'There was one supreme man in that ship. We knew that he was the lord of the whole by his perfect gentlemanly and noble demeanour. He seldom spoke, but some of the goblins spoke much. But this man did not utter many words: all that he did was to handle
our mats and hold our mere,
spears, and wahaika,
and touch the hair of our heads. He was a very good man, and came to us—the children—and patted our cheeks, and gently touched our heads. His language was a hissing sound, and the words he spoke were not understood by us in the least. We had not been long on board the ship before this lord of these goblins made a speech, and took some charcoal and made marks on the deck of the ship, and pointed to the shore and looked at our warriors. One of our aged men said to our people, "He is asking for an outline of this land"; and that old man stood up, took the charcoal, and marked the outline of Te Ika-a-Maui. And the old chief spoke to that chief goblin, and explained the chart he had drawn. The other goblins and our people sat still and looked at the two who were engaged with the chart marked with charcoal on the deck. After some time the chief goblin took some white stuff, on which he made a copy of what the old chief had made on the deck, and then spoke to the old chief. The old chief explained the situation of the Reinga2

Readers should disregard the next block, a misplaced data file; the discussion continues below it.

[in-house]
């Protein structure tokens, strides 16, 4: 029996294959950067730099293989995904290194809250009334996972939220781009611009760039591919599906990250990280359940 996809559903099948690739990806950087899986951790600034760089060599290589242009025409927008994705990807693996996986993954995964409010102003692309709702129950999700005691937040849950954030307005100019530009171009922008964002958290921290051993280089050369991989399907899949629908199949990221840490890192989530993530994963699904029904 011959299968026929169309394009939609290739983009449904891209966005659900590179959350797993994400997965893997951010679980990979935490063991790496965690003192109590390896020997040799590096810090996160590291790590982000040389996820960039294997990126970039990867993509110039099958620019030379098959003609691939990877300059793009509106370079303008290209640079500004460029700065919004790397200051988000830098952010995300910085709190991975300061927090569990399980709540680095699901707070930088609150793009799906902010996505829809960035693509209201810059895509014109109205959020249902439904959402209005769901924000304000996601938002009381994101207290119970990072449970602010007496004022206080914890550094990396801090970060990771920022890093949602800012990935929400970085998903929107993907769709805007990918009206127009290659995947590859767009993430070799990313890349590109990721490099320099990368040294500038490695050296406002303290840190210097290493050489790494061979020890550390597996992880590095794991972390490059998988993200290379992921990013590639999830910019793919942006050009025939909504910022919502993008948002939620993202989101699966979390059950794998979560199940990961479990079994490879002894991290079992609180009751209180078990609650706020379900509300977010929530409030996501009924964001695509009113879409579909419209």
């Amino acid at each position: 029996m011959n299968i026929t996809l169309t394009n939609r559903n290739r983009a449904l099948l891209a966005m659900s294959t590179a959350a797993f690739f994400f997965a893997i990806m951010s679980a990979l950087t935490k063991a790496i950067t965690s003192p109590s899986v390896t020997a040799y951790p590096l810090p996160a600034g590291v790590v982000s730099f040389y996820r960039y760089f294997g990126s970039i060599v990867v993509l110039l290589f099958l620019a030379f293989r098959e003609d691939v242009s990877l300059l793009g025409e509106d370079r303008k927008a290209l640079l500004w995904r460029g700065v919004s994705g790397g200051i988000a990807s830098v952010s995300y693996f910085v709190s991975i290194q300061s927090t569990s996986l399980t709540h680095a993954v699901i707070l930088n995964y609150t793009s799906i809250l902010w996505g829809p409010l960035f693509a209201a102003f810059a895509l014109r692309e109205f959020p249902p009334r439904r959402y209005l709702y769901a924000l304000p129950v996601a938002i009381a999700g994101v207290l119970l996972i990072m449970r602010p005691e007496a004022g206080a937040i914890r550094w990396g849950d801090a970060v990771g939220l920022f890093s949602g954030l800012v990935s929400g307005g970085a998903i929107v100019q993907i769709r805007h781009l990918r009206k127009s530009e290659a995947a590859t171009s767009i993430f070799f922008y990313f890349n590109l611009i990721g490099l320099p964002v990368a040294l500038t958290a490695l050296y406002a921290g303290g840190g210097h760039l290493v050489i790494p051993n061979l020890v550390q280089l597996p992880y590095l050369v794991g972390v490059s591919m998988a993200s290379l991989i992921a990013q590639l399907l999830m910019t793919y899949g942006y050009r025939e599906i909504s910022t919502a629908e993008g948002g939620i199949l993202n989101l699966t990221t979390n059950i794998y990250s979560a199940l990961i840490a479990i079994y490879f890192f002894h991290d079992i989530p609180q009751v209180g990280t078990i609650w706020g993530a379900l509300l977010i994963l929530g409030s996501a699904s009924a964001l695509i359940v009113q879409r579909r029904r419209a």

at the North Cape; but, as the goblin chief did not appear to understand, the old chief lay down on the deck as if dead, and then pointed to the Reinga as drawn by him in the plan. But the goblin chief turned and spoke to his companions, and, after they had talked for some time, they all looked at the map which the old chief had drawn on the deck; but the goblins did not appear to understand anything about the world of spirits spoken of by the old chief, so they scattered about the deck of the ship.3
'I and my two boy-companions did not walk about on board of the ship—we were afraid lest we should be bewitched by the goblins; and we sat still and looked at everything we saw at the home of these goblins. When the chief goblin had been away in that part of their ship which he occupied, he came up on deck again and came to where I and my two boy-companions were, and patted our heads with his hand, and he put his hand out towards me and spoke to us at the same time, holding a nail out towards us. My companions were afraid, and sat in silence; but I laughed, and he gave the nail to me. I took it into my hand and said "Ka pai"
["very good"], and he repeated my words, and again patted our heads with his hand, and went away. My companions said, "This is the leader of the ship,